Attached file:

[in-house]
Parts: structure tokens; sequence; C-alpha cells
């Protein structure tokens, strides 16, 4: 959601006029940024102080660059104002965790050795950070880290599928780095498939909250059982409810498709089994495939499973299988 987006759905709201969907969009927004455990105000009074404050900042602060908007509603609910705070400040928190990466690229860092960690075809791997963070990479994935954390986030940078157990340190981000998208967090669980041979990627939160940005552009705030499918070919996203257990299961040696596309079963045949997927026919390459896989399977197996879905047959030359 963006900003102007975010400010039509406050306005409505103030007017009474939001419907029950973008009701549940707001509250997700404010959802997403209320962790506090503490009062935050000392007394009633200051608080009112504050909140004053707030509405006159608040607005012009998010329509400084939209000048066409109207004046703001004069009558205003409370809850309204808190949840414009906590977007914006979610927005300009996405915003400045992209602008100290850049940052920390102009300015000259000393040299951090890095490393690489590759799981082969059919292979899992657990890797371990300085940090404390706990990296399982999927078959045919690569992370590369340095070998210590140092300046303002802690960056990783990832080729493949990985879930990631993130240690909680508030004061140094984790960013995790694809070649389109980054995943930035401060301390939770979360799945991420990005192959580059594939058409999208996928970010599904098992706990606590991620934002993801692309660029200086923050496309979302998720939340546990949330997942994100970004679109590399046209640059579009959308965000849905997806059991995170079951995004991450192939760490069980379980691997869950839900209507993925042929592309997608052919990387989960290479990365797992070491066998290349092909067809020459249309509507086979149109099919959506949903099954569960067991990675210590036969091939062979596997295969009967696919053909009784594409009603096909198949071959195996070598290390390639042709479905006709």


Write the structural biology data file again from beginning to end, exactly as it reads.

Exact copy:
[in-house]
Parts: structure tokens; sequence; C-alpha cells
């Protein structure tokens, strides 16, 4: 959601006029940024102080660059104002965790050795950070880290599928780095498939909250059982409810498709089994495939499973299988 987006759905709201969907969009927004455990105000009074404050900042602060908007509603609910705070400040928190990466690229860092960690075809791997963070990479994935954390986030940078157990340190981000998208967090669980041979990627939160940005552009705030499918070919996203257990299961040696596309079963045949997927026919390459896989399977197996879905047959030359 963006900003102007975010400010039509406050306005409505103030007017009474939001419907029950973008009701549940707001509250997700404010959802997403209320962790506090503490009062935050000392007394009633200051608080009112504050909140004053707030509405006159608040607005012009998010329509400084939209000048066409109207004046703001004069009558205003409370809850309204808190949840414009906590977007914006979610927005300009996405915003400045992209602008100290850049940052920390102009300015000259000393040299951090890095490393690489590759799981082969059919292979899992657990890797371990300085940090404390706990990296399982999927078959045919690569992370590369340095070998210590140092300046303002802690960056990783990832080729493949990985879930990631993130240690909680508030004061140094984790960013995790694809070649389109980054995943930035401060301390939770979360799945991420990005192959580059594939058409999208996928970010599904098992706990606590991620934002993801692309660029200086923050496309979302998720939340546990949330997942994100970004679109590399046209640059579009959308965000849905997806059991995170079951995004991450192939760490069980379980691997869950839900209507993925042929592309997608052919990387989960290479990365797992070491066998290349092909067809020459249309509507086979149109099919959506949903099954569960067991990675210590036969091939062979596997295969009967696919053909009784594409009603096909198949071959195996070598290390390639042709479905006709």